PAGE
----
Dungeon Encounters and STO

Somehow another week has slipped past without a blog post. Time flies, except when it doesn’t. Every work day seems to take an age to pass, but then suddenly it is Monday again. Next Monday is November 1st!

In days of yore this time of year would be the height of new game mania for me, but this year I’m not feeling it very much. Oh I’ll play Forza Horizon 5 and Halo Infinite since they’re both on Game Pass but when it comes to shelling out cash I’ve become quite conservative. I have SO many games I haven’t played that it seems crazy to buy new ones.

Or at least that’s how I was feeling until Dungeon Encounters appeared out of nowhere and I had to buy it. In my defense, it was less than $25 and it was just so different from anything else I owned. Anything else remotely modern, anyway. It’s been a while since I played a game where I needed to take notes in order to remember where things are! I’ve been enjoying it. Maybe not as much as Tipa has (she’s already finished it!) but enough that it has pulled me away from most other games.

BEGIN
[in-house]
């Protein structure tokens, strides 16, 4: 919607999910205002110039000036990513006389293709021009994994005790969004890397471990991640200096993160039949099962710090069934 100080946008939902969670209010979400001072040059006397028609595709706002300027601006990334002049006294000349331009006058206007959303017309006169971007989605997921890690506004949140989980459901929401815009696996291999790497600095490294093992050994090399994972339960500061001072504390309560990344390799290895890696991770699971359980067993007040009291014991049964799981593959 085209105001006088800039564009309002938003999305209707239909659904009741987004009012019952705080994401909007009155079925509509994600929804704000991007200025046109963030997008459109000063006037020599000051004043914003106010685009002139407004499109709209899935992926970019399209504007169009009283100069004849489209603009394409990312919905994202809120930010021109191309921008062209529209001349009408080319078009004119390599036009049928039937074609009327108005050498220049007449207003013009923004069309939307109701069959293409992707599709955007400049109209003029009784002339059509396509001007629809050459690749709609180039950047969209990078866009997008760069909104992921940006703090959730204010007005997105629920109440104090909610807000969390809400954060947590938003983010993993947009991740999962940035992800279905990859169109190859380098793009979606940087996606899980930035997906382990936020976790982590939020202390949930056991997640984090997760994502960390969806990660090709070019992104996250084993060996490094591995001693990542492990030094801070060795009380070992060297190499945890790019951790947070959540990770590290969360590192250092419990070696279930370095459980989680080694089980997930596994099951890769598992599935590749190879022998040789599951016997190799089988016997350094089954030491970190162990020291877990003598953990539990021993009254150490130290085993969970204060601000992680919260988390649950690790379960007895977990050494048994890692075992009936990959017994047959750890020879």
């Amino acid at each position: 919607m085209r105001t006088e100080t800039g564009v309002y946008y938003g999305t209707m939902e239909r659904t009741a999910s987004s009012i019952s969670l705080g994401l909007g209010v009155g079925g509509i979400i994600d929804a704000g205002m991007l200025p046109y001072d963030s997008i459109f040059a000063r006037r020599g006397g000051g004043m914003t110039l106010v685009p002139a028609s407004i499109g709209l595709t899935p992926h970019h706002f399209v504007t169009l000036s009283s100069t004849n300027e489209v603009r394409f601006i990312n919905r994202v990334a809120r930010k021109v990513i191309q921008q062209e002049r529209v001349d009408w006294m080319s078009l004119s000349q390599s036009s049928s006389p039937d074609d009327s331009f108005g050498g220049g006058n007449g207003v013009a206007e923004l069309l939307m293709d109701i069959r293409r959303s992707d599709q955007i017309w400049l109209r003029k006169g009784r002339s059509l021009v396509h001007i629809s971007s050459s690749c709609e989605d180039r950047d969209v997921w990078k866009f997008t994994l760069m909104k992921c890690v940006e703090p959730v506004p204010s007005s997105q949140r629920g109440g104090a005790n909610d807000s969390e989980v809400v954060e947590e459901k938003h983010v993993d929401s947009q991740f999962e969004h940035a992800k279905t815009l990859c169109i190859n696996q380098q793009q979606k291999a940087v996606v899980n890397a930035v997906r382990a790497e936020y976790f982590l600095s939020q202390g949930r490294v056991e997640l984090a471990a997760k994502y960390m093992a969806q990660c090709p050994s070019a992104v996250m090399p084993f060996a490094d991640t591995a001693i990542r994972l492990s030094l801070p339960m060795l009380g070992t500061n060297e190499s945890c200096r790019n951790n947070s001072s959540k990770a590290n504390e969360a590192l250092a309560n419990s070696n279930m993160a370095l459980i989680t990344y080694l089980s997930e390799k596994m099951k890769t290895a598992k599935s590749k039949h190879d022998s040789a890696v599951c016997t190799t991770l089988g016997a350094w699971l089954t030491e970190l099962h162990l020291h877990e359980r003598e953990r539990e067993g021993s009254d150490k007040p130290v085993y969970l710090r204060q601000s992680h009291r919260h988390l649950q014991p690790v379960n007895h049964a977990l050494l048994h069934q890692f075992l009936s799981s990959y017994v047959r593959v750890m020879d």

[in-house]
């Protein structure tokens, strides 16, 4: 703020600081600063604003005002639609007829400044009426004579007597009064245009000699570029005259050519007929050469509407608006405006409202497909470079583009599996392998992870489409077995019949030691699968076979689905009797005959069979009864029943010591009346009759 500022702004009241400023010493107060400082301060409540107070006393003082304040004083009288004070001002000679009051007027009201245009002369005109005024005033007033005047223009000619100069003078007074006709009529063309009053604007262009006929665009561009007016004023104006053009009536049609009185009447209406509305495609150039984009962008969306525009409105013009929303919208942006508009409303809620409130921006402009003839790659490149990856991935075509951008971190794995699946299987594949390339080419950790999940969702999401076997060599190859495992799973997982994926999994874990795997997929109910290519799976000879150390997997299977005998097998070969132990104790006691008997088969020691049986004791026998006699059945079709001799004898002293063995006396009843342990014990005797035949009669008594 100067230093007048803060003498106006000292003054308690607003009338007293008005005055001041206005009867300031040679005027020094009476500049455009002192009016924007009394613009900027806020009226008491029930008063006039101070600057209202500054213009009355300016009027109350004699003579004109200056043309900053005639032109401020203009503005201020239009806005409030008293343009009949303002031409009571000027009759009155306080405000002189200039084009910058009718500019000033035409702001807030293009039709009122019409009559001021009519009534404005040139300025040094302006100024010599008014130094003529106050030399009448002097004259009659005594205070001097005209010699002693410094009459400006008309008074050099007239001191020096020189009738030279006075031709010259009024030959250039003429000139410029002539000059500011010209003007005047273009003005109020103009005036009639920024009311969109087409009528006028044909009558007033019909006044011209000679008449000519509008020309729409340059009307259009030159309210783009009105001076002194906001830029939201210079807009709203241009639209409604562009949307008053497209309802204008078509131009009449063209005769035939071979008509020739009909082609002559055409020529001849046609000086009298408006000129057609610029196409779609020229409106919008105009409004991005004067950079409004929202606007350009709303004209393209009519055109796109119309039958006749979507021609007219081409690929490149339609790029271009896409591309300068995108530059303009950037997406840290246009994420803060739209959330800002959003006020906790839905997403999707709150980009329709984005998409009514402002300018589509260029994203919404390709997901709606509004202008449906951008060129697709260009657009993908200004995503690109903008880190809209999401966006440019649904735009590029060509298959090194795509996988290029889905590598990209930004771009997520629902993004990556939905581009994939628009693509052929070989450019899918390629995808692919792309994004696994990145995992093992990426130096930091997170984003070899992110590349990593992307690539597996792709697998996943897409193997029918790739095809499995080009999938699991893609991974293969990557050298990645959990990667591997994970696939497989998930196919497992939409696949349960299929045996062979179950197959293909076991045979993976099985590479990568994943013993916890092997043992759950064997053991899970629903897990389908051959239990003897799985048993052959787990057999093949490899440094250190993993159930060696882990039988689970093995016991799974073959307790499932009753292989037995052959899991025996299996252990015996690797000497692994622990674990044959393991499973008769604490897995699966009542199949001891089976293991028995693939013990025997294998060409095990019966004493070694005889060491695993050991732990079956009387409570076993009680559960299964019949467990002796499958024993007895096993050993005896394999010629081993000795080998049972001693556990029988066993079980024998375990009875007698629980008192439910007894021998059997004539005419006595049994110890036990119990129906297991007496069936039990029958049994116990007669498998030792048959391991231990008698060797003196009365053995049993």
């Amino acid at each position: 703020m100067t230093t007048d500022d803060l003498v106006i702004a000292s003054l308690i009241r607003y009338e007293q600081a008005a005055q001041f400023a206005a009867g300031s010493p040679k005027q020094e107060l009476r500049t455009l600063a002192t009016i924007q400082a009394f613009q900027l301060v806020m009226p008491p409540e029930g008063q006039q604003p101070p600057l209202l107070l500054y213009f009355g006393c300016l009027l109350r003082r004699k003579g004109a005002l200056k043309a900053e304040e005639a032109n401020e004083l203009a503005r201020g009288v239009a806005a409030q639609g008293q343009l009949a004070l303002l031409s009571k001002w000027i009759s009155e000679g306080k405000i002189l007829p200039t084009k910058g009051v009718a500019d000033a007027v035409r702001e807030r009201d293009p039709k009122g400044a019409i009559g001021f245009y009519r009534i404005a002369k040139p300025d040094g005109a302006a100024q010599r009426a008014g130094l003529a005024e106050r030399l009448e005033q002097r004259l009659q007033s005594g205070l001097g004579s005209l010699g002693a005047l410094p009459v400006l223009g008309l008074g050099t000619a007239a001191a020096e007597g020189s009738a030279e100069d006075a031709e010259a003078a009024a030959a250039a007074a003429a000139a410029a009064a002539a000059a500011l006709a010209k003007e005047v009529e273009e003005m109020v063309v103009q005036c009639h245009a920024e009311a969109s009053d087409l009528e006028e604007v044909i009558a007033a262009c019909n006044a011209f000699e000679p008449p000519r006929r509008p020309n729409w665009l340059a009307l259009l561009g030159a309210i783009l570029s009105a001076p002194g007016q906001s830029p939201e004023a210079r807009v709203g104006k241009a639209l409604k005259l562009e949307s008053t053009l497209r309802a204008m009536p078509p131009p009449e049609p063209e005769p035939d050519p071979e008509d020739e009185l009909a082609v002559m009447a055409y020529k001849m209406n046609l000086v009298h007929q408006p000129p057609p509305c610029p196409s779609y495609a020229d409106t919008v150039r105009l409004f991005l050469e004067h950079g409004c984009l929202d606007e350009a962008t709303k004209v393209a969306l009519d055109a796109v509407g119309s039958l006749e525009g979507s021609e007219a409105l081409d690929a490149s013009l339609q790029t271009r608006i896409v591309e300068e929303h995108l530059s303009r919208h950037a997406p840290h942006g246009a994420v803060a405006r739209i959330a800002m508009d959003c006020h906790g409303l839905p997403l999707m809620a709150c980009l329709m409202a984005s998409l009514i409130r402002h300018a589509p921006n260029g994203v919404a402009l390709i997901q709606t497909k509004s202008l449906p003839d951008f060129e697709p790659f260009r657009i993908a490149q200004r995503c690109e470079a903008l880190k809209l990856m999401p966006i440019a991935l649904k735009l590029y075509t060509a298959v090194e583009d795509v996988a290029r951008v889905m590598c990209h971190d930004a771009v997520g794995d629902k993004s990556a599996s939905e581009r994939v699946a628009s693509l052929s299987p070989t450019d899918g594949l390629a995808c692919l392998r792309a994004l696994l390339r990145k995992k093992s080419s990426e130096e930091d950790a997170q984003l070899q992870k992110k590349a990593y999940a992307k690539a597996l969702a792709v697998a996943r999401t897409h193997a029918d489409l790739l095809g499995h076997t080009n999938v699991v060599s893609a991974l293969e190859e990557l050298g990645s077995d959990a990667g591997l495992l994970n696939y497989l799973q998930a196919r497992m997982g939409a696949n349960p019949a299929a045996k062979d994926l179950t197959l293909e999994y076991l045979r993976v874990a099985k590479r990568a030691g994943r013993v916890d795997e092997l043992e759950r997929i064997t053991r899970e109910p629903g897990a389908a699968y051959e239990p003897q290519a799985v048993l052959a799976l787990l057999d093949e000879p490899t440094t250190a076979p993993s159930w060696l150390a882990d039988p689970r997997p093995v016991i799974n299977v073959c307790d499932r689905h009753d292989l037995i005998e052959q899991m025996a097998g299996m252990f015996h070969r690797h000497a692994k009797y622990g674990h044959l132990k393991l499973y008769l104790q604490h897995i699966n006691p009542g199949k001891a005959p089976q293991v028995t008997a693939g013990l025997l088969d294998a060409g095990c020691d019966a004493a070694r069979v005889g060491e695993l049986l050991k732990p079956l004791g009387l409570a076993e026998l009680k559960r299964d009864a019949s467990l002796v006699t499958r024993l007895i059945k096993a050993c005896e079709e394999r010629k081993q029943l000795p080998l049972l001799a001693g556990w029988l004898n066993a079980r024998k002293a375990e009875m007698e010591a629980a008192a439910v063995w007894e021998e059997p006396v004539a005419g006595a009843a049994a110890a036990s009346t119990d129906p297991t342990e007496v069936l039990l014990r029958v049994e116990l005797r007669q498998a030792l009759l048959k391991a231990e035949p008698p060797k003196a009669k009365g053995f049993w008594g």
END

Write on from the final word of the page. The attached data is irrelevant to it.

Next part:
One thing holding me back is, well, my back. I’ve been having some terrible spasms in my back and it has made sitting in one place for a long time quite painful. So I tend to move from place to place. Gaming is particularly bad because once I get immersed in a game I start to slouch and that really aggravates my back. So I’ve been spending a lot of time watching TV while perched very upright on the front edge of the couch.

Alternatively I sit at my PC, where sadly I have a pretty shit chair, but it is so shit that it requires me to stay more or less upright, lest it (and me) topple to the ground. On the PC I’ve finally gone back to Star Trek Online. That only took a month to get around to. In September I shared a post from Roger Edwards about playing the STO story arcs in order. I’ve learned that Cryptic has put some obstacles up to prevent us from doing that. Some of the “Side Quests” that Roger suggests we play are now locked behind a level gate which is FAR above my level (I’m 10 and you have to be 55 or 65 to do these quests, according to reddit.)